This gets us back, finally, to what I mentioned at the beginning.  Thinking about aesthetics gives us insight into identity and meaning and these need to be our guides when it comes to questions of remakes and reboots.  JJ Abrams should have asked himself what makes Star Trek special.  He should have wondered what makes it Star Trek, because he missed it completely.  The continuity of story from Kirk to Picard to Sisko to Janeway is huge.  By abandoning that, he made a gigantic mistake.  The world of Middle Earth is defined by its characters.  Peter Jackson missed that.  He seems to think that it is defined by incredible fight sequences.  But, by having Sam leave Frodo alone with Gollum in the third Lord of the Rings movie and by having Kili prioritize his feelings for an Elf over his loyalty to Thorin in the Hobbit, it ruined any chance either trilogy had of working.  In contrast, Bernstein, Sondheim and Robbins understood exactly what made Romeo and Juliet work.  They were able to change a play set in Italy hundreds of years ago to a musical set in 20th century New York and make it work.  They knew that the themes of love, loyalty and prejudice were the keys.

Remakes and reboots are still fertile ground for making artistic statements.  I just wish the artists involved would think more carefully about it.  If they are going to change something fundamental, they should make something original.  Remakes and reboots carry additional responsibilities.  They are tied to, and commenting, on someone else’s vision.  If they stomp all over that vision, it is just insulting to any fans of the original.

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* This is weird since they are the exact same song.  They were practically begging for the Kid Rock treatment.

DS9

I just finished watching the entire series of Star Trek: Deep Space Nine.  It was wonderful.  I’ve been a Trek fan as long as I can remember.  My mom and I would watch reruns of TOS when I was little.  I watched TNG, DS9, Voyager, and even Enterprise while they aired.  I’ve seen all of the movies.  A few months ago, after talking to a friend, I decided to re-watch DS9 in its entirety.  This isn’t an essay or a review or anything formal.  I just wanted to write down the random thoughts I’m having now that I finished.

Deep Space Nine is unquestionably my favorite Trek.

The cast is amazing, even Nog and Jake.  You worry a little when children are going to be regulars or semi-regulars, but in this case there was no need.  Not only did everyone fully inhabit their characters, but they had great chemistry with each other.  I do feel like Avery Brooks as Captain Sisko and Armin Shimmermin as Quark deserve special credit.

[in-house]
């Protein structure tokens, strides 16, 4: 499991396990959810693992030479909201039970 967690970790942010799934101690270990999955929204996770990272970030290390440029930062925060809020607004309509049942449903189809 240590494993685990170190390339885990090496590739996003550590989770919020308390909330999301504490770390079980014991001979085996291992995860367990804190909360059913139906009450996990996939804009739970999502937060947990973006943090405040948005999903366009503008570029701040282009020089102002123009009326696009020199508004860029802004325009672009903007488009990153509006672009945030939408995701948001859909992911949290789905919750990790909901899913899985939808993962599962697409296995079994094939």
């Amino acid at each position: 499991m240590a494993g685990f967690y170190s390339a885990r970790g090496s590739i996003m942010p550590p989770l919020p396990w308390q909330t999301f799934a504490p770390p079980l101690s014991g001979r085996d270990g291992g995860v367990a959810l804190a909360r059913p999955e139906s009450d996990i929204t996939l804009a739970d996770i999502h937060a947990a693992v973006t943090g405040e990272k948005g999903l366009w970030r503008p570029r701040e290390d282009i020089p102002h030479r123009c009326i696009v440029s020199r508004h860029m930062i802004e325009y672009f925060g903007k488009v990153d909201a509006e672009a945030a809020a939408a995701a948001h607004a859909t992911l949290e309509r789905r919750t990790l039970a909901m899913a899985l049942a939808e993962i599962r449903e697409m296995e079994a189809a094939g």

Avery Brooks’ voice makes me jealous.

The relationship between Ben and Jake Sisko is perfect.

No other TV show, except maybe The Simpsons, has such a rich cast of supporting characters.  Garak, Dukat, Weyoun, Zek, Brunt, Leeta, Rom, and Morn are real characters.  And so are the female changeling, Vic Fontaine, Kai Winn, Zyal, and Dumar.  Most shows don’t manage to flesh out their main characters as well as DS9 fleshed out its background characters.

The guest stars are pretty great, too.  My personal favorite was Iggy Pop.  I remember when I was originally watching the show and I saw in the opening that Iggy Pop was a special guest star, I spent the first 40 minutes of the show watching every alien that passed through Quark’s to see if I could recognize him.  And then, there he was, as a Vorta, and perfectly recognizable.  Brilliant.  They also had Wallace Shawn as Zek.  That’s a Princess Bride connection.  Gabrielle Union played a Klingon once.  They took one of the prettiest women in Hollywood (although she was awfully young at the time) and put forehead ridges on her.

DS9 got social commentary way better than any of the other Treks.  At no point did it feel like they were saying, “Hey, look everyone, we cast a black man as the commanding officer!”  Avery Brooks simply was Benjamin Sisko, commanding officer of Deep Space Nine.  The only times the series every went into the showy, look we’re making a point, mode was the Ferengi episodes.  And, let’s face it, you just can’t be subtle when dealing with Ferengis.  The fact that the social commentary wasn’t so obvious made it that much more powerful.

Trials and Tribble-ations is one of my favorite hours of television.  The bit about the crew not recognizing the Klingons and Worf refusing to explain was hilarious.

The theme music is really pretty good.  I have to admit I was disappointed 20 years ago when I first heard it.  I had been used to TOS and TNG which both had rousing, exciting theme music.  They both said, “We’re going on an adventure!”  DS9’s music is slower, more stately, and more ambiguous.  The trumpet fanfare is certainly heroic, but with a sense of melancholy.

When I first watched the show, Sisko’s last scene with Kassidy didn’t leave the same impression on me.  I used to think it was a Frodo and Gandalf getting into the boat kind of scene.  But this time, I really feel like Sisko will be back.  That it is a time of sadness, but he will be reunited with Jake and Kassidy.  When I first watched, I was closer to Jake’s age than anyone else on the show.  Now, I’m closer to the Captain’s age.  It’s a different way of watching.